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The Value of Failure in Leadership Research Paper

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Updated: Jun 17th, 2020


In leadership or management positions, people encounter various challenges in the endeavor to achieve organizational goals and objectives. Although most leaders fear the prospective of failing, research indicates that failure entails a crucial stepping-stone to achieving one’s objectives. Failure helps an individual to identify the areas that need rectification or improvement for success. Furthermore, apart from strengthening the perspectives and visions of a leader, setbacks provide an opportunity to evaluate the manner in which a person leads.

Two ways in which I can use failure in my life to improve my vision as a leader

I can use failure to initiate various measures towards improving my vision as a leader. For example, I can use failure to venture into creativity and innovativeness. In most cases, the majority of people fail to become innovative due to the fear of failure. However, failing to embrace creativity and innovativeness hinders a leader from embracing the changing environment (Phillips & Gully, 2012). People, organizations, and institutions that fail to embrace change fail because they make decisions that do not match with the current trends (DuBrin, 2013).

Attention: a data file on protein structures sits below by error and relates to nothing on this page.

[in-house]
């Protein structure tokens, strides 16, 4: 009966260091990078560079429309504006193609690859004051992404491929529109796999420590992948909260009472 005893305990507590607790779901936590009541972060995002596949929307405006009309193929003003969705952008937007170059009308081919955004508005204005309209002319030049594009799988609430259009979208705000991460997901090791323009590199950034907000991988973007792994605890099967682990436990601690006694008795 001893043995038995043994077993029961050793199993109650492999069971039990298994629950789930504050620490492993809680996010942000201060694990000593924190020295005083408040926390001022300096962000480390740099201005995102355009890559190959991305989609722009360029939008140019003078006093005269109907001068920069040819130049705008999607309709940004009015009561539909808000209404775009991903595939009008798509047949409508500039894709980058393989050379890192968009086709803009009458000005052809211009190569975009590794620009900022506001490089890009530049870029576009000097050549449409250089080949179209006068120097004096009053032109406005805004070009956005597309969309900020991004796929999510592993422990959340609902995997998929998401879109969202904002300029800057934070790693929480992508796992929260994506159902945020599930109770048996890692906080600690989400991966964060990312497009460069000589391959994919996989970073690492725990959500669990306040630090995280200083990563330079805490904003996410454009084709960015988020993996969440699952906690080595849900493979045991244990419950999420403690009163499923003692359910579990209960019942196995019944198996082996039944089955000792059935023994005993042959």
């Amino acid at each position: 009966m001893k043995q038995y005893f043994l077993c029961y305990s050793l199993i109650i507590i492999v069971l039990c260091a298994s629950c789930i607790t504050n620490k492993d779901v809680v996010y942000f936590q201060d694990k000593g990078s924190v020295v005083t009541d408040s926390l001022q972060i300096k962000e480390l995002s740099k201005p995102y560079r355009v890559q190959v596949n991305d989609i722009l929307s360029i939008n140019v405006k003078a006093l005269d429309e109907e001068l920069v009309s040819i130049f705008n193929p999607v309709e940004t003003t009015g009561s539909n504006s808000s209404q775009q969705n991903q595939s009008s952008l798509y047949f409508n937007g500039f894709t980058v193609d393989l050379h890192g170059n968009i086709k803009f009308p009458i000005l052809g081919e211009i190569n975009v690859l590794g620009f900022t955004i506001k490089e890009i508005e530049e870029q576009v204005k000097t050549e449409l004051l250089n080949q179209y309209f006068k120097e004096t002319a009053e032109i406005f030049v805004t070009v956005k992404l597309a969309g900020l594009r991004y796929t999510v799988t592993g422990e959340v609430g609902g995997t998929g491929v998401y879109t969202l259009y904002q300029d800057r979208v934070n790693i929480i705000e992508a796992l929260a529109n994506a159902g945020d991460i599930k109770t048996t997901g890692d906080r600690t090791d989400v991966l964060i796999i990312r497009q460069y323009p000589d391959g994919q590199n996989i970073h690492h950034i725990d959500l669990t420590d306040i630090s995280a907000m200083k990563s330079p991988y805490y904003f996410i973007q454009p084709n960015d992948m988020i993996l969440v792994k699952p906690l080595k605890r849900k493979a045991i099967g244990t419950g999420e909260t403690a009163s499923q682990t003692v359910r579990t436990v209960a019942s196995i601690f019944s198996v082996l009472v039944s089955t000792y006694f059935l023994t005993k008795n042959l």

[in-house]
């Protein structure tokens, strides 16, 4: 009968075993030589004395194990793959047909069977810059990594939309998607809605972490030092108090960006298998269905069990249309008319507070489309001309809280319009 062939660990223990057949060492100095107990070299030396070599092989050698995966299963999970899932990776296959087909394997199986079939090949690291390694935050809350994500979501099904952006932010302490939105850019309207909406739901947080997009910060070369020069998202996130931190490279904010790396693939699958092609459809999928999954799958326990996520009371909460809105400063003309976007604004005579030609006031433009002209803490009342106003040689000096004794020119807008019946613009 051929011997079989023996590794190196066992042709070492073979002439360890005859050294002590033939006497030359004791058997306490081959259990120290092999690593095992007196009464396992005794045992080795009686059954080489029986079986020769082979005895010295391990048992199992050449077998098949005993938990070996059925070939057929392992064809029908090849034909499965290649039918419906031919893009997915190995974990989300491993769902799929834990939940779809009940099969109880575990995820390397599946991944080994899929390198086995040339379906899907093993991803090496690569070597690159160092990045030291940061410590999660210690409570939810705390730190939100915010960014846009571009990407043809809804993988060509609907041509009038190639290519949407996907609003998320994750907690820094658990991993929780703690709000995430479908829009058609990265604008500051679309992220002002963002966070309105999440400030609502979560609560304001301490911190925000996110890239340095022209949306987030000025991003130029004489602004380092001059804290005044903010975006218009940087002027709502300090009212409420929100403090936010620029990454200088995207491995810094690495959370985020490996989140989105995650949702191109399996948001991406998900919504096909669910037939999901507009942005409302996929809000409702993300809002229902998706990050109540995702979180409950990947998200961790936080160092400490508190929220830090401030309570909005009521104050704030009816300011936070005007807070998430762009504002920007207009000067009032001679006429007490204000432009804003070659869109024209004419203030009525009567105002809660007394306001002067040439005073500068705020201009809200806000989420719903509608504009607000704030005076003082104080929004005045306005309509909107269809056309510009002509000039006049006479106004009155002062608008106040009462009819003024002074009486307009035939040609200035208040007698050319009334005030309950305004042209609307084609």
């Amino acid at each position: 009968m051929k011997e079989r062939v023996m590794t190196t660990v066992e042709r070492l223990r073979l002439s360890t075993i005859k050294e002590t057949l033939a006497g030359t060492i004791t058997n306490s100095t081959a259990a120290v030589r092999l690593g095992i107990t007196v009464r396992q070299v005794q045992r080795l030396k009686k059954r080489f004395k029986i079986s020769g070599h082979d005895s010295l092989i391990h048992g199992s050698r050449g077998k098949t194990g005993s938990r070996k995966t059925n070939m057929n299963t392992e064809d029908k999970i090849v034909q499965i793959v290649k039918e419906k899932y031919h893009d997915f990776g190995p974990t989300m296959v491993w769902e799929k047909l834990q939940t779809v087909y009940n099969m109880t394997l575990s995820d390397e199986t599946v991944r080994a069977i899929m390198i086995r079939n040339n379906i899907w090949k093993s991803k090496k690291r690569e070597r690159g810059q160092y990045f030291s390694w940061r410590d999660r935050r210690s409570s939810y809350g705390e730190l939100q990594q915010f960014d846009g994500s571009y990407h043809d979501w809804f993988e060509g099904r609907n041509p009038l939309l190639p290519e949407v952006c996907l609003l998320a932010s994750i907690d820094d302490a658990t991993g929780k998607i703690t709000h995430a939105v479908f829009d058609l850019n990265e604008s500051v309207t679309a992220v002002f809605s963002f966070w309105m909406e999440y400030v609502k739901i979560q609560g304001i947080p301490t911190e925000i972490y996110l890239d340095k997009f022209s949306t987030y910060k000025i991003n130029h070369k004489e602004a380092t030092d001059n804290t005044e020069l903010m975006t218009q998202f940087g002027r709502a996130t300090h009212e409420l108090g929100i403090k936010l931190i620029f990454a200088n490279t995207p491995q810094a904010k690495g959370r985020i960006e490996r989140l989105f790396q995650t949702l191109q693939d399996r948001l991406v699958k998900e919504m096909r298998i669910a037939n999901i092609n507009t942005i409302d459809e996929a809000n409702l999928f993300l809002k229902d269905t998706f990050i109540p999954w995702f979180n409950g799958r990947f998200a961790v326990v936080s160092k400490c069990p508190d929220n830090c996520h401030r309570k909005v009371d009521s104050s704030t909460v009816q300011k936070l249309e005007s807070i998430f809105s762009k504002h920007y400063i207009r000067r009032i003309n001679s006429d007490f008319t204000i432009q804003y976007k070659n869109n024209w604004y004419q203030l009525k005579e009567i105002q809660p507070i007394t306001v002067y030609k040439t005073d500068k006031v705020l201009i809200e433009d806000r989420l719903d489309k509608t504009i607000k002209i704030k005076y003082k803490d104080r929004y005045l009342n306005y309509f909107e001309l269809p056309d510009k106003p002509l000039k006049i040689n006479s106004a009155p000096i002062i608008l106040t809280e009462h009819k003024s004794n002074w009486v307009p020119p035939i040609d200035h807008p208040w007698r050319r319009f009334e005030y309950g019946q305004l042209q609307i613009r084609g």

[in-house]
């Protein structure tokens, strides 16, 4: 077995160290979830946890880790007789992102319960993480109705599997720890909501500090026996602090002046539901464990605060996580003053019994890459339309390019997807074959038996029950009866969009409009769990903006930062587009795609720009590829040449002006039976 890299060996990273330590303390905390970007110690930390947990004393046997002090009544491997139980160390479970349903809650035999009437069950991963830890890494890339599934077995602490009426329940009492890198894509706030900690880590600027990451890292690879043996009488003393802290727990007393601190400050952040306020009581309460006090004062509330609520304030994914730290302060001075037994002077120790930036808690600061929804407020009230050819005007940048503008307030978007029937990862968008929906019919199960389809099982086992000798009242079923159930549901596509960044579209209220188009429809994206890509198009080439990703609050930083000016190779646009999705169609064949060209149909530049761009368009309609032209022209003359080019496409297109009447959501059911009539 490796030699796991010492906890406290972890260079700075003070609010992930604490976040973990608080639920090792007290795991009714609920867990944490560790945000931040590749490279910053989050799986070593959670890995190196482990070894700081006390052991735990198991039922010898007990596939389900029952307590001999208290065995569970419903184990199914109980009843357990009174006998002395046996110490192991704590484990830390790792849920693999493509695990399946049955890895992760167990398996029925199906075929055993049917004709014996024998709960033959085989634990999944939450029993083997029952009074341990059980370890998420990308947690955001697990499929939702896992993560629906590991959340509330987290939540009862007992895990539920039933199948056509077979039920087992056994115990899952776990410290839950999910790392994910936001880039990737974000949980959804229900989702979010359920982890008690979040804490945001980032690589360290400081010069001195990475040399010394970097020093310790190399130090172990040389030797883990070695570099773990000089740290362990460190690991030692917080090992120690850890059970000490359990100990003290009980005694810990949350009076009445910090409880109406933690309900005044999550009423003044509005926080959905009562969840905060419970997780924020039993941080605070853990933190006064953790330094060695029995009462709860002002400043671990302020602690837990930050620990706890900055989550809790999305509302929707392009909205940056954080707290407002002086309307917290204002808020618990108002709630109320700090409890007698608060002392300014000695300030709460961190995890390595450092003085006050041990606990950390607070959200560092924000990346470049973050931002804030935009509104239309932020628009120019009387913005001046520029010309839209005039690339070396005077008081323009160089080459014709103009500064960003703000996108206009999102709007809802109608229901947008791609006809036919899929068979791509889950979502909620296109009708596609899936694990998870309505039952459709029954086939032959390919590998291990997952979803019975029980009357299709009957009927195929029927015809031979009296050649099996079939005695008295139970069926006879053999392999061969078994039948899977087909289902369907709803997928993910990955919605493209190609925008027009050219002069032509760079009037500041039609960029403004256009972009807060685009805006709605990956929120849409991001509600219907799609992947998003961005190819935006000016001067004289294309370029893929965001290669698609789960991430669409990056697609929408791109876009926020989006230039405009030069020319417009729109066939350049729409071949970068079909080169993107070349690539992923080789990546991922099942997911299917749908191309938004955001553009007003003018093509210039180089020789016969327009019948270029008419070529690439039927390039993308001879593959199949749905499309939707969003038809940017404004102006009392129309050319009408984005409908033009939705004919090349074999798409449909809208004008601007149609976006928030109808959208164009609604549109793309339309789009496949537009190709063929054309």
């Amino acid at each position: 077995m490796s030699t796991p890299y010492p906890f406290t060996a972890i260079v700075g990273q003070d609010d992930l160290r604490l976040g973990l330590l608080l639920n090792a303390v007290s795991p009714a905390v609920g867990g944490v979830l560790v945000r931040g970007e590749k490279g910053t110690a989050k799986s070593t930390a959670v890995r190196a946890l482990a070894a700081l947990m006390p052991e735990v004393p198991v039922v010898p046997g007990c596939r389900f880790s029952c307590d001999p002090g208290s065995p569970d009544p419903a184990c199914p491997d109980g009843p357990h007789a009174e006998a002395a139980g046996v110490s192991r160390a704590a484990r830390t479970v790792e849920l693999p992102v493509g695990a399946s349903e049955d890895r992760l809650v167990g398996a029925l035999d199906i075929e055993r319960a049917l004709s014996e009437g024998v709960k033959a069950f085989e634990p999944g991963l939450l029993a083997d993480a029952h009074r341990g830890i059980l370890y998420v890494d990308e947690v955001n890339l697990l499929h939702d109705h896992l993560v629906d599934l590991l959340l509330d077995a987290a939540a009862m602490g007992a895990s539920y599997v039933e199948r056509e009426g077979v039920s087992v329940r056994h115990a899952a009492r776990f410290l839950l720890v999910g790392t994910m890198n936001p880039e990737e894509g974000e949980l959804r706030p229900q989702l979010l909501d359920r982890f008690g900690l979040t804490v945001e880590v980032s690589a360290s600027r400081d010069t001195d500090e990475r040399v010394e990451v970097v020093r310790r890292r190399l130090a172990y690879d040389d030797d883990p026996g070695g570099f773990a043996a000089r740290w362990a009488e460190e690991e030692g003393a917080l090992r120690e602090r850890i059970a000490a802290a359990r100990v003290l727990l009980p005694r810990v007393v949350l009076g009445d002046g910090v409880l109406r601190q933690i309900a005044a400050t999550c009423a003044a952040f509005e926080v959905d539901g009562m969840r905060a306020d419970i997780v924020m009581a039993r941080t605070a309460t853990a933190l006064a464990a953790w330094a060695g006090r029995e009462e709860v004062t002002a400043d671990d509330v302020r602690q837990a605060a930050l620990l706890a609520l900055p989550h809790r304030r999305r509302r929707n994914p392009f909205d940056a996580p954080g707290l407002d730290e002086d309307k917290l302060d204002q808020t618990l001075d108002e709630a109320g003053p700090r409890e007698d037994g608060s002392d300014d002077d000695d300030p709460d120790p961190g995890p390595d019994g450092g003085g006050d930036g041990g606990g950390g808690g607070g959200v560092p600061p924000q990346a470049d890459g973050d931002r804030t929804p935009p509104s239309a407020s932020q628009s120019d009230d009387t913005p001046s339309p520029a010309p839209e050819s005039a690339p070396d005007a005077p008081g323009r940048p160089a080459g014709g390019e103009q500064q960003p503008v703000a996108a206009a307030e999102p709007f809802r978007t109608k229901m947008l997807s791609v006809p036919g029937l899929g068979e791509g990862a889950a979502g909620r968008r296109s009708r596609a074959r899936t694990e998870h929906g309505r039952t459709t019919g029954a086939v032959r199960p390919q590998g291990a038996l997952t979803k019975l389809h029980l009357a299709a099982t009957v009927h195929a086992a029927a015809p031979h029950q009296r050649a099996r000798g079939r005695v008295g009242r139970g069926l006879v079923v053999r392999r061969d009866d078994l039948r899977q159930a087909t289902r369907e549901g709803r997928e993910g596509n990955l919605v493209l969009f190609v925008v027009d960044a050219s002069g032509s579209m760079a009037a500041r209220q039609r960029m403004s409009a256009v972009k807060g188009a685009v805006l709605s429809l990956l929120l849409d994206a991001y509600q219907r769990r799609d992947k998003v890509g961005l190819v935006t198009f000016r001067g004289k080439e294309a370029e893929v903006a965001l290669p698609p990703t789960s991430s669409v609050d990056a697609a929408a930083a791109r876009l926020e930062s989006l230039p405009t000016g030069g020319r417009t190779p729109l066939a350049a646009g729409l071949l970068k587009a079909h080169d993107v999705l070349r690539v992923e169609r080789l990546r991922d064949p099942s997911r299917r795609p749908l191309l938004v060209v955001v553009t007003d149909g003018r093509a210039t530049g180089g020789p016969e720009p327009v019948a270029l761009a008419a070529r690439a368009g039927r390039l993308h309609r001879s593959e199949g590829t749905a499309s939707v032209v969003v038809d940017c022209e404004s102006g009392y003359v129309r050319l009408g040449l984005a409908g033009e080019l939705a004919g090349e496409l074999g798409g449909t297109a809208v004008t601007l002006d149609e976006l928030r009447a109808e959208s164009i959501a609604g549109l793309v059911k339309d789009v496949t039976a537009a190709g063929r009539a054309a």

As a leader, failure can help in identifying new ventures that can help to improve my vision. For example, the failure of a product in the market signifies my failure as the leader of an organization under which the product is produced and marketed. However, the failure helps to identify new ways of improving the product for it to sell in the market. As a leader, failure prompts me to implement creative ways to identify what went wrong with the product.

For example, the product could have failed due to higher selling prices as compared to the available substitutes. The high price can be attributed to the cost of production that arises from the use of obsolete technology in the production. In most cases, obsolete technology leads to the production of low-quality goods and high capacity of defective goods due to the improper use of the raw materials (DuBrin, 2013). Furthermore, the underutilization of the plant’s production capacity contributes to an increment in the cost of production. Such insufficiencies can be corrected through the application of innovative methods of production that are cheap and efficient (Drucker, 2004).